The Ombudsman of the European Union has called for stricter rules on commercial sponsorship of the EU Presidency. In a reply to a complaint by foodwatch International, the Ombudsman recommended “that the Council issue guidance to Member States on the issue of sponsorship of the Presidency to mitigate the reputational risks to the EU.”
The Ombudsman Emily O'Reilly made it clear that “the Presidency is part of the Council, and must operate in a neutral and impartial manner”. In making this statement, the Ombudsman also rejected as “maladministration” the Council's position that it was not responsible for the commercial sponsorship of a Council Presidency. foodwatch International welcomes the Ombudsman’s reply and will keep a close eye on all sponsoring activities especially of the upcoming German presidency.
The Ombudsman made an unambiguous statement: blatant corporate sponsorship is simply unacceptable – no matter where or at what type of EU meeting. If an average European citizen sees the EU flag next to the logo of Coca-Cola, BMW or Google – there is only one message that comes out: corporate influence inside the European Union. We need to put an end to corporate sponsorship! The upcoming German Presidency should make this one of their top priorities.Director of foodwatch International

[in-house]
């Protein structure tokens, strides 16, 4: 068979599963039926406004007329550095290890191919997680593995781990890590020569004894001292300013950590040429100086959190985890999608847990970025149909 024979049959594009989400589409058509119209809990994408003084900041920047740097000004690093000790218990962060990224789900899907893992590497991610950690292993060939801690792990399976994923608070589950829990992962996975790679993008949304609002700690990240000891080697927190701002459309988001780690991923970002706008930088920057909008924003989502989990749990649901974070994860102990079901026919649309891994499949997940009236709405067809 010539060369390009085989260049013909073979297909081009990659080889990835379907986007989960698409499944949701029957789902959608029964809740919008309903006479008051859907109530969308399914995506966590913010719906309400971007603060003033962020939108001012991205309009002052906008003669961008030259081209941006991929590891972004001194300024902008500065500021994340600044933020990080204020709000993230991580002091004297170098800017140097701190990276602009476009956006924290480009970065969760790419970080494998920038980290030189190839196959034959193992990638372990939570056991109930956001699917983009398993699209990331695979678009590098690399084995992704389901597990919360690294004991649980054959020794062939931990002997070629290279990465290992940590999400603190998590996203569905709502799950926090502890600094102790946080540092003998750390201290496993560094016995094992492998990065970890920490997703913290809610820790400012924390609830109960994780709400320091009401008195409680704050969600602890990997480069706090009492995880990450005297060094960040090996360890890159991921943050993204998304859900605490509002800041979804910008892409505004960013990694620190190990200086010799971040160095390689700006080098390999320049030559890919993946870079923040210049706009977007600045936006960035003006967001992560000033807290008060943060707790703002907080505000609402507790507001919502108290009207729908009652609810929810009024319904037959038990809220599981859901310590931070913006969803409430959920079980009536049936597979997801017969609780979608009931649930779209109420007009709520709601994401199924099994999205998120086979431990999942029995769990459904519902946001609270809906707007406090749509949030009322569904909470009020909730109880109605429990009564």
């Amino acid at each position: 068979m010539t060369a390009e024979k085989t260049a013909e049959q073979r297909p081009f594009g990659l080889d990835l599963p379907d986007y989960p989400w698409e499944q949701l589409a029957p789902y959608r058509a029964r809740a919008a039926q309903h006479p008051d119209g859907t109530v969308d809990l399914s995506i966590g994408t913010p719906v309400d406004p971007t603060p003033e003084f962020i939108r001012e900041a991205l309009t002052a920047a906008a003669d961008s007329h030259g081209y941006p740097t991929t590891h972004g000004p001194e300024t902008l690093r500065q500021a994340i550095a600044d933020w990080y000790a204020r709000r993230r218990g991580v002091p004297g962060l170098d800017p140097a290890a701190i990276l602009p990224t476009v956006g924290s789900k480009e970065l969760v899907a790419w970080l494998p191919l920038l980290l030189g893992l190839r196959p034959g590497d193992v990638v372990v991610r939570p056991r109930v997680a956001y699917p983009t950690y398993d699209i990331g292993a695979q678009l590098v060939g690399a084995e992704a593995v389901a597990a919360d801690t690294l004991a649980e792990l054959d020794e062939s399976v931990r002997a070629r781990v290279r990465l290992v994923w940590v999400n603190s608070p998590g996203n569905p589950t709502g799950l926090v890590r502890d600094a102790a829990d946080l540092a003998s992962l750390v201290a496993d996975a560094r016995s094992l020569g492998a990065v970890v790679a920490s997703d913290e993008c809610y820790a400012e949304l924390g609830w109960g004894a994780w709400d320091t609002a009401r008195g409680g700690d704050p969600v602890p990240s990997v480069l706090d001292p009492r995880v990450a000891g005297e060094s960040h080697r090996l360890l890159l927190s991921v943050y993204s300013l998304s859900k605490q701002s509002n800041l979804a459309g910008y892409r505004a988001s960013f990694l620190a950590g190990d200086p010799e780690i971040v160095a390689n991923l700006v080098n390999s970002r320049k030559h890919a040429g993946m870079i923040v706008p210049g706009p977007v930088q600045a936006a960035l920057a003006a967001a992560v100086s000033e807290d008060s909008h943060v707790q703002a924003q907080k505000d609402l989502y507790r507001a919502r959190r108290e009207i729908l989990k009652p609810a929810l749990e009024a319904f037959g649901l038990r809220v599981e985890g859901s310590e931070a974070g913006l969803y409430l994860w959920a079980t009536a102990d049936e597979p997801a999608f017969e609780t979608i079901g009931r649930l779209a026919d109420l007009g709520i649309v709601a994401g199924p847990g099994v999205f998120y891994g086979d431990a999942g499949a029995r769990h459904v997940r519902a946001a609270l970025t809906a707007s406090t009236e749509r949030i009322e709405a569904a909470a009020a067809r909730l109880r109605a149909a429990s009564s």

In 2019, foodwatch criticised Coca-Cola's partnership with the Romanian Presidency of the Council of the European Union. In an open letter the consumer organisation called on the then President of the European Council, Donald Tusk, and the Romanian Prime Minister to immediately stop Coca-Cola's partnership with the Romanian EU-Presidency. foodwatch insisted on the need for clear rules for future Presidencies in order to ensure that potential conflicts of interest are effectively and transparently avoided. This demand has been supported by more than 70.000 signers of an email petition.
Council claimed responsibility for events in Brussels only
After receiving inadequate responses, foodwatch took the case to the European Ombudsman. The Council of the European Union eventually admitted that the Presidency is part of its responsibility but argued that it was only responsible for events that happened in Brussels, in the premises of the Council even – not for events in the Member States. The Ombudsman however has now made clear that such a distinction between different activities “is not perceptible or relevant to the wider public.”
European Parliament wants clear rules
Since making this complaint via the Ombudsman, there has been large support from the European Parliament to get rules in place for the Council Presidencies. On October 22 2019 the European Parliament voted overwhelmingly in favour of the Council adopting guidelines in order to promote the financial transparency and independency of the Presidencies.